National News Releases
Browse through a comprehensive list of all national USGS news items.
A growing number of wildfire-burned areas throughout the western United States are expected to increase soil erosion rates within watersheds, causing more sediment to be present in downstream rivers and reservoirs, according to a new study by the U.S. Geological Survey.
To learn more about USGS’ role providing science to decision makers before, during and after Hurricane Irma, visit the USGS Hurricane Irma page.
An examination of long-term data for lands managed by the Bureau of Land Management finds that land treatments in the southwestern United States are increasingly large, expensive and related to fire and invasive species control.
Reporters: Do you want to interview USGS scientists as they measure flooding? Please contact Jennifer LaVista or Lynne Fahlquist.
U.S. Geological Survey field crews are measuring record flooding in parts of south-central Texas following intense rainfall from Tropical Storm Harvey.
To learn more about USGS’ role providing science to decision makers before, during and after Hurricane Harvey, visit the USGS Hurricane Harvey page.
UPDATE: This story has been revised to reflect new NOAA-National Hurricane Center storm surge projections which were released August 25 at 7 a.m.
The number of major floods in natural rivers across Europe and North America has not increased overall during the past 80 years, a recent study has concluded. Instead researchers found that the occurrence of major flooding in North America and Europe often varies with North Atlantic Ocean temperature patterns.
One hundred small streams in the Midwest were tested for pesticides during the 2013 growing season and found to contain, on average, 52 pesticides per stream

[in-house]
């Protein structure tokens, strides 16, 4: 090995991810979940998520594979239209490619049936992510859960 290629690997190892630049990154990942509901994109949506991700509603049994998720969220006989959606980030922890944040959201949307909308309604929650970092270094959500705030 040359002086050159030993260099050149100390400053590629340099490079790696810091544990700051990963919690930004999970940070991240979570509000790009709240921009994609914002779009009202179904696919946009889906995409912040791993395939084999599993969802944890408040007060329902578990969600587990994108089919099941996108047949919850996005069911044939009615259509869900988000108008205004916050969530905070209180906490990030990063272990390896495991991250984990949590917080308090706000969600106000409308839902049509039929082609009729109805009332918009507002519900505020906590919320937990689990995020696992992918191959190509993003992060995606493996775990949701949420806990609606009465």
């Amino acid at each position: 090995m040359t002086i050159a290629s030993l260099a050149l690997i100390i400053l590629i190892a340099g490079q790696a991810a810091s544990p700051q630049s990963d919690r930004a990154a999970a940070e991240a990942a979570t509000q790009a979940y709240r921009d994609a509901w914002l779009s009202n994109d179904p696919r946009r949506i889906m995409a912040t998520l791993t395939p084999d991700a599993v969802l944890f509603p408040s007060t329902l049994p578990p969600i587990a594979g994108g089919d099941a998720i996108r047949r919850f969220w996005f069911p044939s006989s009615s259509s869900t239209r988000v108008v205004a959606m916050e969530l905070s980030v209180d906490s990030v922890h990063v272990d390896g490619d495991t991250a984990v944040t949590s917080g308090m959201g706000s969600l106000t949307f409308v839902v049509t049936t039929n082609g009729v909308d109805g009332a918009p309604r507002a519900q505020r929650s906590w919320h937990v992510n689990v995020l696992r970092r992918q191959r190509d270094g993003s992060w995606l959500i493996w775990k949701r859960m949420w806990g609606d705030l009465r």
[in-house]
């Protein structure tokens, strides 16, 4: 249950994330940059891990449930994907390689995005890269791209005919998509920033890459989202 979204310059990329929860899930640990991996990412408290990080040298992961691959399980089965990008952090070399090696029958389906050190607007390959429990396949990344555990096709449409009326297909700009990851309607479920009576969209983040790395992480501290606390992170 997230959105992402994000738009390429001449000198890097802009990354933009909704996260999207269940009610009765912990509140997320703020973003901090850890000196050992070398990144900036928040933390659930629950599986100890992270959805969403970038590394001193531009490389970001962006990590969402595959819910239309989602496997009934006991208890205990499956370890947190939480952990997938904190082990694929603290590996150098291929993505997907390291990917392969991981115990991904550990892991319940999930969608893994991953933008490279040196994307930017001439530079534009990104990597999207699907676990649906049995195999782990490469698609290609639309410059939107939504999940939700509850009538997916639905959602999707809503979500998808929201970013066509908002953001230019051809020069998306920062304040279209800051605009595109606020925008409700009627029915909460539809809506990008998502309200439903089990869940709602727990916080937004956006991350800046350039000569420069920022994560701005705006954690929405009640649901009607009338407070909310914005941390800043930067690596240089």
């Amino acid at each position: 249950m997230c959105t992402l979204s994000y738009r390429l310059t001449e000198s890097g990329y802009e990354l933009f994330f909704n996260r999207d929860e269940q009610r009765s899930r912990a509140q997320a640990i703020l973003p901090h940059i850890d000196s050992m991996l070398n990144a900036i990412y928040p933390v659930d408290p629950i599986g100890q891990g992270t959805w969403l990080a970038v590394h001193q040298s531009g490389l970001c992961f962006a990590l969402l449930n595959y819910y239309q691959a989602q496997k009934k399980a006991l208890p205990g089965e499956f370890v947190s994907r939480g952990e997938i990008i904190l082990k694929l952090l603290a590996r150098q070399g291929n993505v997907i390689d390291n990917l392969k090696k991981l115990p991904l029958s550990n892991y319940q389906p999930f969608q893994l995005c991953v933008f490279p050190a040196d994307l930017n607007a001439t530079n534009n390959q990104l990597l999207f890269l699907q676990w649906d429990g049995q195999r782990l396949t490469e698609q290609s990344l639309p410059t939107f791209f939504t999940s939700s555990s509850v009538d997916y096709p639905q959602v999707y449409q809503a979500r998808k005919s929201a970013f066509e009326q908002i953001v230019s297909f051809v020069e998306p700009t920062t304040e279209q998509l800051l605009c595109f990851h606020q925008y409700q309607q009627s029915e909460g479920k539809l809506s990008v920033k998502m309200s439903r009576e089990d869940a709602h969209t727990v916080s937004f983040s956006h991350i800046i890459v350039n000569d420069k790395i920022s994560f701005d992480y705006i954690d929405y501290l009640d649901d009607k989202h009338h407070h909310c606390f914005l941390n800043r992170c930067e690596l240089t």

After the next significant earthquake, many sources will be disseminating information from a variety of accounts, tools and services.
The cold-loving fungus (Pseudogymnoascus destructans, or Pd) that causes white-nose syndrome, a disease that has killed millions of North American bats during hibernation, could also spread in summer months. Bats and humans visiting contaminated caves and mines can inadvertently contribute to the spread of the fungus, according to a recently published study by the U.S. Geological Survey.
Subsurface magma intrusions (sills), rather than surface lava flows, may have triggered the Earth’s most catastrophic extinction event approximately 252 million years ago.
Earlier this month, the USGS launched “TopoView 2.1”, an enhancement to the current popular TopoView mapping service that lets users discover, interact, and download historical USGS topographic maps scans.
A tabletop water filter demo designed to remove phosphorus from waste water has in five-years grown into a fully functional water treatment system capable of filtering more than 100-thousand gallons per day.